Twenty-six runners lined up for the 2km road race to open the 2019-2020 athletics season at Cooks Gardens on a cold wet and windy evening on Tuesday.
Five minutes twenty-eight seconds after the report of the new electronic gun Liam Back crossed the finish line to establish a new course record. (5:28.60)
Andres Hernandez and George Lambert in second and third also set bests with Hernandez also under the course record. Sarah Lambert set her personal best in fourth place and the leading female runner (5:36.37) three seconds shy of fellow School's International and women's course record holder Rebecca Baker who finished in fifth in the mixed race (6:42.77).
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On such a miserable evening it was encouraging to see so many athletes participating in early season competition with a number of excellent performances in events that followed the road race.
Joseph Sinclair sprinted clear of early pacemaker Zach Bellamy in the 600m to stop the clock at 1:25.41 with Bellamy rewarded with a personal best 1;25.49 with New Zealand 6000m Road Race winner Andres Hernandez third in a smart 1:26.26.
The women's race, although a little slow over the opening 200m, picked up sharply with Tayla Brunger (1:41.91) out-sprinting Emma Osborne (1:42.30). Brunger recorded a pleasing 41.46 over 300m. Twenty minutes later Sophie Redmayne ran over hurdles (49.39) in conditions that were hard to see the barriers.
Travis Bayler won the male 300m (37.09) and backed this up with a slick 7.29 second win over 60m from Jonathan Maples and Connor Munro. Bayler who defends his New Zealand Schools 400m title is clearly in good early season shape.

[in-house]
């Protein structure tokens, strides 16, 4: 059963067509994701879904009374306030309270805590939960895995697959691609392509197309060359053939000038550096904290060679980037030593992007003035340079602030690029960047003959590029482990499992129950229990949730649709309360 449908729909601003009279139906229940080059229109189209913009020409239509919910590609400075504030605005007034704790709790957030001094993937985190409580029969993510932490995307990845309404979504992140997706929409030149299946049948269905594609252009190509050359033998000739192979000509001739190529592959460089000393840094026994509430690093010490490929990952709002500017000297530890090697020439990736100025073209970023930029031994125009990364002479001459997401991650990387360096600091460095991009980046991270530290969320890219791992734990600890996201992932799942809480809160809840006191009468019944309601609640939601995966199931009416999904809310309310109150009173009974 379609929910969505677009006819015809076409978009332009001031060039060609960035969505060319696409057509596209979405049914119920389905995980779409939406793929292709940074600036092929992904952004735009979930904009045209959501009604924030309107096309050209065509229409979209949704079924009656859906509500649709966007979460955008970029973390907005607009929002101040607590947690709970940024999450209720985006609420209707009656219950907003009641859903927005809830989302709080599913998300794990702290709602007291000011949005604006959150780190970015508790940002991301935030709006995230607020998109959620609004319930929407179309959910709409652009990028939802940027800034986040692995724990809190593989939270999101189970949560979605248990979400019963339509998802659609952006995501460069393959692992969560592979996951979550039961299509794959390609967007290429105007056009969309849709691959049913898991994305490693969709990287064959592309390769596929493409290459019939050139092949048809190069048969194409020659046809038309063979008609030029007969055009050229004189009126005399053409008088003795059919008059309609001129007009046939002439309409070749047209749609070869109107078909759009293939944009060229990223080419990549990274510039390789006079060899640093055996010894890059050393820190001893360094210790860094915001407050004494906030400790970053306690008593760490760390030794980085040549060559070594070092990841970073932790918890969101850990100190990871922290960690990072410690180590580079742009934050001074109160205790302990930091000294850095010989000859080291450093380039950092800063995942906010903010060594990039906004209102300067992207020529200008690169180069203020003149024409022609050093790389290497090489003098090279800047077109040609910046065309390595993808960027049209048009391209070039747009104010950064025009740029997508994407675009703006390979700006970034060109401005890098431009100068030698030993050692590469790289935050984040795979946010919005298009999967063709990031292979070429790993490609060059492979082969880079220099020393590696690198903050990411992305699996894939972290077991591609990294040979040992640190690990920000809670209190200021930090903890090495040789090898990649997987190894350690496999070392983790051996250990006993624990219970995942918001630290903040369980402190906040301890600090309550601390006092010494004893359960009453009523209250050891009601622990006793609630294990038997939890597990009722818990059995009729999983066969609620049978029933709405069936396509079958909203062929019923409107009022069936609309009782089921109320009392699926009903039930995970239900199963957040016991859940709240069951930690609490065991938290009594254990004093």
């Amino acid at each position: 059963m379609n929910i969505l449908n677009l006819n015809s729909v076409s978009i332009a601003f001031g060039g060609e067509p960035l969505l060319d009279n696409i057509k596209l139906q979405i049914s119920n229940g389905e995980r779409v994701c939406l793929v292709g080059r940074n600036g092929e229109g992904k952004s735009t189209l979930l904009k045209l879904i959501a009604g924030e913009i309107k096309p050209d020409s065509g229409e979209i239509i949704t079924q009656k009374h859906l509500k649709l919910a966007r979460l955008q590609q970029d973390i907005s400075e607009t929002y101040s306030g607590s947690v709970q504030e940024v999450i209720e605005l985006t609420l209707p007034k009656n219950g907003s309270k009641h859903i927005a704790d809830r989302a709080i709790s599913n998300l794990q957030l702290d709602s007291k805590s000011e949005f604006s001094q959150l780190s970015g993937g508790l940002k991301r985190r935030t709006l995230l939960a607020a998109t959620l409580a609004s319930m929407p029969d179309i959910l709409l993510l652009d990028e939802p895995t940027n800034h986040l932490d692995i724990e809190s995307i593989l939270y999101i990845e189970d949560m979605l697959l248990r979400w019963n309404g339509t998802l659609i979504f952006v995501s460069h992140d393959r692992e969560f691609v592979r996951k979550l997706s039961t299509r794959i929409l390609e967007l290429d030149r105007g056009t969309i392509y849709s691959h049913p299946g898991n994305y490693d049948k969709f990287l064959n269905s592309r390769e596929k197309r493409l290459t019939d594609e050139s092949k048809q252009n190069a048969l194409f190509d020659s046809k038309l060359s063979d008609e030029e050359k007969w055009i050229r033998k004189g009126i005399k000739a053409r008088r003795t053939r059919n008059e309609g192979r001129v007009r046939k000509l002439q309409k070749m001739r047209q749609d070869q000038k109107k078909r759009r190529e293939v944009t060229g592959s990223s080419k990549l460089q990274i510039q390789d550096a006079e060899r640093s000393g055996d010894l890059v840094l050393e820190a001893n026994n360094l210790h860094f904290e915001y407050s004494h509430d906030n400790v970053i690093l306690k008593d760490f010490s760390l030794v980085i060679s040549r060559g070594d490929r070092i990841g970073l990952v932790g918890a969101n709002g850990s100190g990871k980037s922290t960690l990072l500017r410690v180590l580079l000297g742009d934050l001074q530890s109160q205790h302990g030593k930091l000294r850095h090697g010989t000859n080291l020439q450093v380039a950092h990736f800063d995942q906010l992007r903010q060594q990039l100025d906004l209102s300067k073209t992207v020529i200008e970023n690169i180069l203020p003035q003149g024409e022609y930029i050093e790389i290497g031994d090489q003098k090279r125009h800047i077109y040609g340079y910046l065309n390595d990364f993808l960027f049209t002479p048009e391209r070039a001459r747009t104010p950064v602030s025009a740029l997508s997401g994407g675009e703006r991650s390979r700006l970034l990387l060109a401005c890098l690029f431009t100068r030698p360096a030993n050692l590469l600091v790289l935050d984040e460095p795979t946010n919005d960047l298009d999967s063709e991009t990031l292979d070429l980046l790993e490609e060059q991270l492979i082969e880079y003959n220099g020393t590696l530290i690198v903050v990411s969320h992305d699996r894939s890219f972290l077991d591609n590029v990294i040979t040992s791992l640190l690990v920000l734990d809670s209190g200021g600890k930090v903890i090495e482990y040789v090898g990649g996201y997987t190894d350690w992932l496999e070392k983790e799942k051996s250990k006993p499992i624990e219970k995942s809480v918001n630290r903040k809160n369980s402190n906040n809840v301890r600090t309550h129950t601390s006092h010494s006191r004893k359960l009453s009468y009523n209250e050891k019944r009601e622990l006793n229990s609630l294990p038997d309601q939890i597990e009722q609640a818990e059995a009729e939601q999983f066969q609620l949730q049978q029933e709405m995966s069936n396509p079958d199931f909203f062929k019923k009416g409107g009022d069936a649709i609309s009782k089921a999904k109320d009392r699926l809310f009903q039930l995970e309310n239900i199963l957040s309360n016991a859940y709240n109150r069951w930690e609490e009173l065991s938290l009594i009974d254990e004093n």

Genna Maples had her best season opening long jump (5.41) with one of the two trials. Her 150m was a win by a wide margin and competed in the 60m against boys to finish second behind Nat Kirk, who had a useful under distance outing.
Maples will run faster and looks forward to the return from injury of training partner and New Zealand under-18 Champion Sophie Williams.
Seventeen Whanganui Collegiate athletes along with Jonathan Maples and Paris Munro attended a highly successful pre-season camp at Tauranga.
The group were fortunate to benefit from additional coaching from leading coach Kerry Hill who is resident in the Bay of Plenty. Hill provided a variety of sessions for all the athletes and gave us to access to the Adams Centre at Mount Maunganui to utilise some additional sports science support. How I wish we had such a facility in Whanganui.
New Zealand Schools international Sarah Lambert was given a lactate test which confirmed her potential and ability.
She did note that when she lasted over a final minute with the treadmill at 20km/hour that she was at a pace the world's best male runners run for 42km over the marathon.
I know a day later she watched Eliud Kipchoge run under two hours in the astounding Ineos Challenge run in Vienna.
Although run in controlled conditions on an excellent course with world-class performances it made for compulsive viewing as he ran kilometre after kilometre with metronome precision.
Only a few hours later his fellow Kenyan Bridgit Koskei won in Chicago in 2:14.05 to break Paula Radcliffe's world 16-year-old world record by 81 seconds.
Lambert did not have long to recover from her treadmill experience when she joined her Collegiate team at the annual Rotorua Ekiden Relay the following day.
Although the team of Marseille Bowie, Josephine Perkins, Lambert, Pascale Bowie and Lucy Monckton were inexperienced and were a little slower than the team of 2018 they were the leading women's team and won the schools division.
Their time of 3 hours 5 minutes was the second fastest of the 14 Collegiate girl's teams who run the classic relay over the marathon distance.
The boy's team without the unavailable Andres Hernandez did not match last year's record effort but had the consolation of both winning the race and the schools division.
Their time was also the second fastest of the Collegiate teams attending the annual event. Lake Rotorua provides a challenging but beautiful course.
It is, however, not conducive to fast time and unlike the course that Kipchoge ran in Vienna. The Collegiate team efforts brought home the prodigious prowess of Kipchoge and Koskei.
Next week's club night includes 800m, 200m and high jump and incorporating the Whanganui Championships which is open to athletes from other schools who if they win will be presented a guest medal.
Hopefully in the spring cycle we will have a warm, still evening.